When the Attorney General of the United States admits some banks are simply too big to prosecute, it might be time to admit we have a problem — and that goes for both the financial and justice systems.
Eric Holder made this rather startling confession in testimony before the Senate Judiciary Committee on Wednesday, The Hill reports. It could be a key moment in the debate over whether to do something about the size and complexity of our biggest banks, which have only gotten bigger and more systemically important since the financial crisis.
“I am concerned that the size of some of these institutions becomes so large that it does become difficult for us to prosecute them when we are hit with indications that if you do prosecute, if you do bring a criminal charge, it will have a negative impact on the national economy, perhaps even the world economy,” Holder said,according to The Hill. “And I think that is a function of the fact that some of these institutions have become too large.”
Holder’s comments don’t come as a total surprise. His underlings had already made similar confessions to The New York Times last year, after they declined to prosecute HSBC for flagrant, years-long violations of money-laundering laws, out of fear that doing so would hurt the global economy. Lanny Breuer, formerly in charge of doling out the Justice Department’s wrist slaps to banks, told Frontline as much in the documentary “The Untouchables,” which aired in January.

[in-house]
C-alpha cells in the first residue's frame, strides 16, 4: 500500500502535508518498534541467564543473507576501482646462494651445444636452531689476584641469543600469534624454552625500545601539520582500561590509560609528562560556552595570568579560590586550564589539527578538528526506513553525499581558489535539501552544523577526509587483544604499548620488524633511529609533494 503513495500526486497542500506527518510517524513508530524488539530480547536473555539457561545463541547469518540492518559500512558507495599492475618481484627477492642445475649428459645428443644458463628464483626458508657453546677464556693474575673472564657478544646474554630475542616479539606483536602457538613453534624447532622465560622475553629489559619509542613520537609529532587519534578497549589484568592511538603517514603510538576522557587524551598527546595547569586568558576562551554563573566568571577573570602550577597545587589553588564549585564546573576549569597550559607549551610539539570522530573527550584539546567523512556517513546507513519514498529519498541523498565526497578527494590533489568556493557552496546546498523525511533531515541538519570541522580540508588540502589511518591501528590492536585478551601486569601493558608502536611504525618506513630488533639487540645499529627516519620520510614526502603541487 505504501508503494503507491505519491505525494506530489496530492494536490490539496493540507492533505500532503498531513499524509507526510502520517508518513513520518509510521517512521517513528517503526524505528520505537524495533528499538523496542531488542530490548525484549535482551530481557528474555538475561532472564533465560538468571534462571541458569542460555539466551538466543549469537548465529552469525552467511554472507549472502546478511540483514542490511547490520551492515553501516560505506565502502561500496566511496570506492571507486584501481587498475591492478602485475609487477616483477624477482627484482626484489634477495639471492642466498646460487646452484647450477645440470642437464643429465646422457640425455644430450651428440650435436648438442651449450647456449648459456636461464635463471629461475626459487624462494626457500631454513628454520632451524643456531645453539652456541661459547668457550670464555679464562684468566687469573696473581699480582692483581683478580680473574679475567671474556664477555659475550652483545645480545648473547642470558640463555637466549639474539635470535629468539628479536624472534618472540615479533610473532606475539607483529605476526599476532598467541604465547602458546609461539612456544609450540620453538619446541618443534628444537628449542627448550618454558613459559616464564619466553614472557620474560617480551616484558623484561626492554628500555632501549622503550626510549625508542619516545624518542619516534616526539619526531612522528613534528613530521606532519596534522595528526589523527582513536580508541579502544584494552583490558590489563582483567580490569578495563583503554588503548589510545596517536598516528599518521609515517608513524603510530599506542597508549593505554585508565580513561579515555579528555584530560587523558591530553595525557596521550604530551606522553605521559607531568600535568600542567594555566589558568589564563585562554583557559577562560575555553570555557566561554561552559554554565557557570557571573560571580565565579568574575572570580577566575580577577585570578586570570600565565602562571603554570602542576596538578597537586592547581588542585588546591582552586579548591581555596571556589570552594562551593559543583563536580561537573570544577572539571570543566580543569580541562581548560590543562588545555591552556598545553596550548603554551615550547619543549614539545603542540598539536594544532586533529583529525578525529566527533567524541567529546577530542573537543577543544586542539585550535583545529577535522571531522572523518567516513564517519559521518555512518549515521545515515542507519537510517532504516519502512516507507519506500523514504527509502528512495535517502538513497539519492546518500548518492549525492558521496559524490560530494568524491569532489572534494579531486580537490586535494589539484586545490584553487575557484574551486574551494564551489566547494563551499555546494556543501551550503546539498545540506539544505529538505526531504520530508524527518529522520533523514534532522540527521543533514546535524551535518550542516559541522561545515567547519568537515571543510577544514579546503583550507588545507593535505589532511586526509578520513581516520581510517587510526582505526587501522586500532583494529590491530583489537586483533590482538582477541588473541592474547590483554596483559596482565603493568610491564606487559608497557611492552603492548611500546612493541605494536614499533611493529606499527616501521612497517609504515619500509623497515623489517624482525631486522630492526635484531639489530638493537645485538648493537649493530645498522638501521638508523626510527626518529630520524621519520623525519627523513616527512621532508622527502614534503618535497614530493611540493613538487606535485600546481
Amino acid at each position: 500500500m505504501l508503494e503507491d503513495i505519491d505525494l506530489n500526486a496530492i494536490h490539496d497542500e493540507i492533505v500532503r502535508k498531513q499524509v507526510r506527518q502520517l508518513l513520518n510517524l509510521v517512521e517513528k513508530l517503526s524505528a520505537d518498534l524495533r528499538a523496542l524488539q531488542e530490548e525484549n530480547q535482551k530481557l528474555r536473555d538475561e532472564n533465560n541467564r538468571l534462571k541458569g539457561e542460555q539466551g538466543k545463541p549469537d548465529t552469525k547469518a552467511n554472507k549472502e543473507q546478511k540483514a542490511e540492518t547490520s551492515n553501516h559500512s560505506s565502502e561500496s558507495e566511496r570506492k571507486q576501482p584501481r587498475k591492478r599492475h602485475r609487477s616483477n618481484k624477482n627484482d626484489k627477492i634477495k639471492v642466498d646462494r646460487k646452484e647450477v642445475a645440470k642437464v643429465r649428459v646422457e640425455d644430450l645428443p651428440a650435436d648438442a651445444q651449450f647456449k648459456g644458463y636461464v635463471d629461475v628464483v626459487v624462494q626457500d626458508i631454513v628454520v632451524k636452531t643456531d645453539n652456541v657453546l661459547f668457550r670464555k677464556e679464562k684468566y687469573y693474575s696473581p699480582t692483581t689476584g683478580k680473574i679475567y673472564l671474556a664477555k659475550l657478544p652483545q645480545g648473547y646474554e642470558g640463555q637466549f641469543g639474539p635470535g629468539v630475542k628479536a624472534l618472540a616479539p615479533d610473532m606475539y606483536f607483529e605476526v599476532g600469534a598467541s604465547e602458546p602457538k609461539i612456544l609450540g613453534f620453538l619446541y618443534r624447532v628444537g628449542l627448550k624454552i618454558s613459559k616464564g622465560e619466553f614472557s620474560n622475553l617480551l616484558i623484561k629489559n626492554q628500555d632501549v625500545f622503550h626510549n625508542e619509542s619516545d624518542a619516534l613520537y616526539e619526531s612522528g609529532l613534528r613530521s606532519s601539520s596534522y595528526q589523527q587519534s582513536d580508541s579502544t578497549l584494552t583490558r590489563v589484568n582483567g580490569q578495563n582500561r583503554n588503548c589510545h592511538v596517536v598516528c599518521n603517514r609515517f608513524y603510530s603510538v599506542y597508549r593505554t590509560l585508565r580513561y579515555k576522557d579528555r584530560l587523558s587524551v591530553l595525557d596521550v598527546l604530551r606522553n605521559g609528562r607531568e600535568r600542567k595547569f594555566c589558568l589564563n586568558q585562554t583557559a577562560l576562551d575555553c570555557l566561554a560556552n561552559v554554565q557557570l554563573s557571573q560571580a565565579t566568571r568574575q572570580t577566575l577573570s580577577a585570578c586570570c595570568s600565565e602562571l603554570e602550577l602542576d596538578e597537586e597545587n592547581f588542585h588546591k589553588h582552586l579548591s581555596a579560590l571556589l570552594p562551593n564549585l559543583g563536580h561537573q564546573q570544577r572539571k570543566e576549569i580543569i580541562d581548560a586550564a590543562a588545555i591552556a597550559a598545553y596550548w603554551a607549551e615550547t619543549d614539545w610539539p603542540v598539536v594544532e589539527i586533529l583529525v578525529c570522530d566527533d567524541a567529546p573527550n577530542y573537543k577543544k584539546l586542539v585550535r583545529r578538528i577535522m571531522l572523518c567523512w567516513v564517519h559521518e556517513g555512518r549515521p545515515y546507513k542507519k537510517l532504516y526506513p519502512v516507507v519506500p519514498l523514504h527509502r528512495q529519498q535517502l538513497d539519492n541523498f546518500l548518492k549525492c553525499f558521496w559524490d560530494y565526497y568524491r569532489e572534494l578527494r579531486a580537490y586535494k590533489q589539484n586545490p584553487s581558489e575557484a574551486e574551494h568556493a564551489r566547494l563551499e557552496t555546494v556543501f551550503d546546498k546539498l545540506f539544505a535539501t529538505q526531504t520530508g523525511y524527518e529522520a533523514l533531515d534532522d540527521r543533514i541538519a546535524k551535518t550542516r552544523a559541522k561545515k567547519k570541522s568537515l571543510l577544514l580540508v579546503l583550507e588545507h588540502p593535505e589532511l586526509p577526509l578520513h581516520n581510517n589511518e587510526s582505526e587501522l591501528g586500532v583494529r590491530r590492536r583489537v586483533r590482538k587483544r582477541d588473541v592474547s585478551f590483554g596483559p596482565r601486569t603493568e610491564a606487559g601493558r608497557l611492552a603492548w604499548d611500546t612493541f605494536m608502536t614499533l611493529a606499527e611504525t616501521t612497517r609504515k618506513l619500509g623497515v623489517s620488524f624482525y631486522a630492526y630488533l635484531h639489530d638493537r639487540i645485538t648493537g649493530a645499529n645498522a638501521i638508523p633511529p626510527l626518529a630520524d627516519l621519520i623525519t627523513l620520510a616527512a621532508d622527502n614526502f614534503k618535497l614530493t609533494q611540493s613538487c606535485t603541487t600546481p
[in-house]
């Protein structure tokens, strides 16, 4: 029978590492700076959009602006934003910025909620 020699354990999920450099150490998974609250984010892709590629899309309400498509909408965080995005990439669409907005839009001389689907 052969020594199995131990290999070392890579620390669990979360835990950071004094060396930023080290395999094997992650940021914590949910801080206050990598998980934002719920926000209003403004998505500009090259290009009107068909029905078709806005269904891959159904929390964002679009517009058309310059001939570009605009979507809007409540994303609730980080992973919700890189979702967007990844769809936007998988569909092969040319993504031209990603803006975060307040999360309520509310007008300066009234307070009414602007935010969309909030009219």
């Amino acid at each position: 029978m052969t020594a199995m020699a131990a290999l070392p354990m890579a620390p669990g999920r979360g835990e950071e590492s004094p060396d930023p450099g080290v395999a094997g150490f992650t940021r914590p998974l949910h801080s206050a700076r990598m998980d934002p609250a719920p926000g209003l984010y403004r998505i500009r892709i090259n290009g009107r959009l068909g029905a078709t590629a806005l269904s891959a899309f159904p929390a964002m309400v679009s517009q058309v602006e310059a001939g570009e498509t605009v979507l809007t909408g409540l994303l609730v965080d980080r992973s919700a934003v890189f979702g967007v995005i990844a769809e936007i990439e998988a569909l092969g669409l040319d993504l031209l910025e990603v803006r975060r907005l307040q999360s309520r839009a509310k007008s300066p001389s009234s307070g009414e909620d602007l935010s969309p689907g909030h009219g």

Some observers have defended the Justice Department, suggesting that prosecuting law-breaking banks would amount to a death penalty that could upset the financial system and trigger another recession — although nobody really knows if it would do any such thing. But by not prosecuting law-breaking banks, and confessing to its terror of prosecuting those banks, the Justice Department has waved a big checkered flag to the biggest banks to go ahead and break all of the laws they want.
Holder’s confession comes after several weeks of criticism from lawmakers about the Justice Department’s failure to prosecute banks not only for potentially hard-to-prove cases involving the financial crisis, but also for cases in which proof wasn’t as hard to find, as in HSBC’s case.
It is significant that Holder’s confession — cry for help, really — comes at the one place that could possibly help, the U.S. Congress. So now you have the Obama administration joining a growing, bipartisan group of lawmakers speaking out about the problem of banks being too big to fail and/or jail. Sens. Sherrod Brown (D-Ohio) and David Vitter (R-La.) last week announced they were working together on bipartisan legislation to address it.